Questions have been raised by environmental and local groups. New York officials and communities that sit on top of the Marcellus Shale in the northern part of the state contend that any leakage of harmful chemicals out of pipes drilled into gas formations would contaminate water used by millions in the region and in New York City.
People in Appalachian regions of Pennsylvania, where much of the giant Marcellus Shale gas formation resides, have emphasized the job growth and real estate boom that has come with the land rush by energy companies and gas drilling.
Supply for natural gas exists, but what about demand?
Deutsche Bank's Sieminski has been among the more outspoken energy economists pushing for policies that promote gas as a short-term "bridge fuel" used by electric utilities to replace coal as the country develops low- or zero-carbon electricity sources.
Produce the nation's shale gas and shut down the 80 highest-polluting coal plants, he told his colleagues at the National Economists Club. What's the politics of that?
"To get the climate bill passed, they have to get the coal-state senators to go along, Pennsylvania, Ohio, Indiana, Illinois," he said. "It turns out that a lot of the shale gas formations are under the same states. If the politicians wake up and see there's at least as many jobs in natural gas as there are in mining, then you might actually have something."
Joseph Stanislaw, a senior energy adviser for Deloitte & Touche, said Exxon's decision to carve out a substantial space in the U.S. gas market should boost confidence in Congress that industry claims that there is a 100-year supply under the continental United States aren't bluster.
"How it plays out on Capitol Hill, who knows? It's a real question mark," Stanislaw said. "But one has to have the confidence that the resources can be developed."
Small, independent gas producers have expanded into unconventional gas effectively and efficiently, he said. But the Exxon-XTO combination sends a political signal about the reality of the expansion. "It gives Congress confidence it can actually happen," Stanislaw said.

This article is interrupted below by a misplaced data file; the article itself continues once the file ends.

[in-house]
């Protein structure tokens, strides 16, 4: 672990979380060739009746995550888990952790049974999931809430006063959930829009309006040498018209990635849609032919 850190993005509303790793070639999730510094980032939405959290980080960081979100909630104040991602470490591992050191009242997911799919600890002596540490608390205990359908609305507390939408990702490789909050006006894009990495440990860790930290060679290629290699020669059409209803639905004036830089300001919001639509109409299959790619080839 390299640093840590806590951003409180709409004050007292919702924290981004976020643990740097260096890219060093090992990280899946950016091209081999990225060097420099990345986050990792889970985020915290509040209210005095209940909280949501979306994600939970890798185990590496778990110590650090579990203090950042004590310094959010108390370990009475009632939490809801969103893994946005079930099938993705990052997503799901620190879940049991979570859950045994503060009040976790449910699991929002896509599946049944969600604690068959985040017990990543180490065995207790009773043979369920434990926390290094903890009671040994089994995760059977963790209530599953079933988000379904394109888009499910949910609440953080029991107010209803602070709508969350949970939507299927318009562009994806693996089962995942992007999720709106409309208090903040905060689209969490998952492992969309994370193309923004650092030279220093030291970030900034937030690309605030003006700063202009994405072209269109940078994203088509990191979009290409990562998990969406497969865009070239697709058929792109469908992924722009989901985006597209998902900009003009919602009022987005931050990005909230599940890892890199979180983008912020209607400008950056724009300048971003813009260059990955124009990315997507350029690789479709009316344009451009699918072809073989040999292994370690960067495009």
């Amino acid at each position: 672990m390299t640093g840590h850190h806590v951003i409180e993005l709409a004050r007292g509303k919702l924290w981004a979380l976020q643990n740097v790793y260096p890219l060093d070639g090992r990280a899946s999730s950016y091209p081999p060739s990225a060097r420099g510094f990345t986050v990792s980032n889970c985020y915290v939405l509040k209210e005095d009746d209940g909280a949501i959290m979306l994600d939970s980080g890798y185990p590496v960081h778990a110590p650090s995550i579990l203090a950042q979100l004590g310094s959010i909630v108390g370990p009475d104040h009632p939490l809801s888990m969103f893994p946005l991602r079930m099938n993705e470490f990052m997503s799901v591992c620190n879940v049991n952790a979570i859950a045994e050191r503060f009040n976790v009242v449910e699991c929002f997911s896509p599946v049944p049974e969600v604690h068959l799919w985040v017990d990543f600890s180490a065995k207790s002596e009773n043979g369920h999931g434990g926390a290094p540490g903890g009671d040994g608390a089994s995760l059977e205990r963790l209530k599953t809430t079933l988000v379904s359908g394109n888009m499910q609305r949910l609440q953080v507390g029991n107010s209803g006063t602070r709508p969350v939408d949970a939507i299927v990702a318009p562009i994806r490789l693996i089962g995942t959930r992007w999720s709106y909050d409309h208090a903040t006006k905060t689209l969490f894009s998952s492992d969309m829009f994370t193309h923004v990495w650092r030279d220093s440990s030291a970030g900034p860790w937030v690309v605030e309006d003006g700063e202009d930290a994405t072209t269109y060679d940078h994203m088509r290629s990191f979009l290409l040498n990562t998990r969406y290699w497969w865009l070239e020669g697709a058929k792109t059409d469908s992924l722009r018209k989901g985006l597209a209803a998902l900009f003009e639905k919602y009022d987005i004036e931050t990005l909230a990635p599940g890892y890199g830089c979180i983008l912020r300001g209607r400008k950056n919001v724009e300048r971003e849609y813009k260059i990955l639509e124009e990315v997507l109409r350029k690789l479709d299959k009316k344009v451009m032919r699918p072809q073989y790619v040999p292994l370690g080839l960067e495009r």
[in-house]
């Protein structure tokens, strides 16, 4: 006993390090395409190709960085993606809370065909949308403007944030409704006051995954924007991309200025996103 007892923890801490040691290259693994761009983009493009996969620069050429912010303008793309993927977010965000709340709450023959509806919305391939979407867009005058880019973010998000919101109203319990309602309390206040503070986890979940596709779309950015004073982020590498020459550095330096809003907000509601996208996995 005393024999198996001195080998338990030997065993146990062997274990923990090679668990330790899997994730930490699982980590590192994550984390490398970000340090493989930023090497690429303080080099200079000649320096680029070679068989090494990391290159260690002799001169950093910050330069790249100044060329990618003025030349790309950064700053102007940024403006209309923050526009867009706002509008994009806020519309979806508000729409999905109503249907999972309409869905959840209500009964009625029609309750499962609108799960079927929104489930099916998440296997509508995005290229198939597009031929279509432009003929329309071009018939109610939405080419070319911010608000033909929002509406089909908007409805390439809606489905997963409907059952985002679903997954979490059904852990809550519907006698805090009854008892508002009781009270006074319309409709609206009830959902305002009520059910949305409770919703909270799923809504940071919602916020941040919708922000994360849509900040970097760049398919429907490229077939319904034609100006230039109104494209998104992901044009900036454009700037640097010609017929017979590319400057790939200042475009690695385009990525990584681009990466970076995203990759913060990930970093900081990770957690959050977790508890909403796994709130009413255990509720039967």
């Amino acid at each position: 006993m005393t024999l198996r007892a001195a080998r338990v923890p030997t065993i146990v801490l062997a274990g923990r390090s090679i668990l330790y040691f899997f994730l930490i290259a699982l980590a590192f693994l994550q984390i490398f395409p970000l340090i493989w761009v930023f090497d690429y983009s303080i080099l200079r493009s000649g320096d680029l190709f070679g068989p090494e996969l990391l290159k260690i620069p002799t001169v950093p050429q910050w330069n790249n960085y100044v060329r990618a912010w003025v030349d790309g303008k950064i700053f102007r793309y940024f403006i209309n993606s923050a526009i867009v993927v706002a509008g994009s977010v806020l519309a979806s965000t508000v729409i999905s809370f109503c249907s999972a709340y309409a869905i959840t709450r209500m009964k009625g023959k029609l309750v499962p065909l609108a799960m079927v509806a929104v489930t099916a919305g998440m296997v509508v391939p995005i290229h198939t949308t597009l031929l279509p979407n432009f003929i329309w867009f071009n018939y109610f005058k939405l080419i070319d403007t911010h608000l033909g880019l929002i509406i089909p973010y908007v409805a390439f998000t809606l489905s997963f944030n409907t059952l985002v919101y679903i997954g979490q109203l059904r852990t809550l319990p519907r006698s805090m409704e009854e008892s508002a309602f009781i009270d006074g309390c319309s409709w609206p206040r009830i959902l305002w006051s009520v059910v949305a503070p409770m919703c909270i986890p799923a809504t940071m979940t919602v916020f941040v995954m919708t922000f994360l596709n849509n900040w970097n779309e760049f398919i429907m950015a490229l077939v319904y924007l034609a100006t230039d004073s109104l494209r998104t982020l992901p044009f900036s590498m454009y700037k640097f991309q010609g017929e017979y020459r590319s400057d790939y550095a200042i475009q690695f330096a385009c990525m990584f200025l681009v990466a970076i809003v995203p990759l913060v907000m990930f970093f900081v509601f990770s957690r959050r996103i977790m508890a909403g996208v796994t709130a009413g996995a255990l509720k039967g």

"The demand side is the real challenge. Can the capacity to use gas be developed, and will it be developed?"
Exxon and the other members of Big Oil club -- the investor-owned global oil and gas giants such as BP, Chevron, ConocoPhillips and Shell -- do their best to deflect criticism from environmental and investor-advocacy groups that they haven't diversified their business portfolios enough and should pour money into alternative fuels and clean energy technology. Exxon has been vilified the most.
Stanislaw said most major oil companies are expanding investments in biofuels, natural gas and carbon capture and sequestration. There is no common approach among the majors for integrating more alternative energy into their portfolios, but he said the ability to use the billions of dollars in infrastructure in place for fossil fuel development will dictate their choices for decades. Exxon is more likely to find a way to develop technology that strips carbon dioxide emissions out of oil and gas than it is to shift to wind or solar power.
"The one thing they can do is mobilize resources," he said. "They're all trying to do it within their own corporate model in a way that doesn't jeopardize their ability to act in the future."
Still, Stanislaw talked about their financial force. "They can scale fast," he said. Big Oil isn't the only group of companies that can transform the energy landscape, "but this is a huge economic force that will have tremendous momentum."
For its part, Exxon has already shaken up the debate in gas industry circles. At the Jan. 20 House hearing, Tillerson said using gas to produce baseload electricity is "a lot more efficient use of the gas" than using compressed natural gas to replace Exxon's oil in trucks and buses. The idea that power generation is a good use of gas raises the ire of gas utilities and gas-heavy industries such as chemical makers that worry about gas prices shooting through the roof if power companies use too much of the supply.
Some analysts have suggested that the Exxon-XTO deal is a rather straightforward acknowledgment by Exxon that it has limited capacity to increase oil production in areas of Africa, Asia and the Middle East where unstable and unpredictable governments call the shots and state-run oil companies get first dibs on local resources.
Perhaps to that end, Tillerson expressed unfettered optimism about the future of gas, and he used the language of climate politics to explain the merger. "Already, policies [are] in place in much of the world, in European countries and elsewhere, that do put a price on carbon, and that does shift you toward natural gas," he said.